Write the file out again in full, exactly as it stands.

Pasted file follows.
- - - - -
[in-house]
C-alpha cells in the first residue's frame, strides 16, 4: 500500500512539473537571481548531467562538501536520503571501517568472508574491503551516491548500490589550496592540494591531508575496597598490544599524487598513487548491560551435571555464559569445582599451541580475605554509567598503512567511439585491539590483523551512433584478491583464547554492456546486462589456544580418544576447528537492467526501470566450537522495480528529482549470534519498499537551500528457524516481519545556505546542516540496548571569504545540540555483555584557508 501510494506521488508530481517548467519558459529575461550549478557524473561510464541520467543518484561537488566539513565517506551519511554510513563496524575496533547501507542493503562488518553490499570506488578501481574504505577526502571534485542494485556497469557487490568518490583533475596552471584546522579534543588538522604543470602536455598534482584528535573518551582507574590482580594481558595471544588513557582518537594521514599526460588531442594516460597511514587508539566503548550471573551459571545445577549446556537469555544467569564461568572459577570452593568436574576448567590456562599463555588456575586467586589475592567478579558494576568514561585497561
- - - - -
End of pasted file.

[in-house]
C-alpha cells in the first residue's frame, strides 16, 4: 500500500512539473537571481548531467562538501536520503571501517568472508574491503551516491548500490589550496592540494591531508575496597598490544599524487598513487548491560551435571555464559569445582599451541580475605554509567598503512567511439585491539590483523551512433584478491583464547554492456546486462589456544580418544576447528537492467526501470566450537522495480528529482549470534519498499537551500528457524516481519545556505546542516540496548571569504545540540555483555584557508 501510494506521488508530481517548467519558459529575461550549478557524473561510464541520467543518484561537488566539513565517506551519511554510513563496524575496533547501507542493503562488518553490499570506488578501481574504505577526502571534485542494485556497469557487490568518490583533475596552471584546522579534543588538522604543470602536455598534482584528535573518551582507574590482580594481558595471544588513557582518537594521514599526460588531442594516460597511514587508539566503548550471573551459571545445577549446556537469555544467569564461568572459577570452593568436574576448567590456562599463555588456575586467586589475592567478579558494576568514561585497561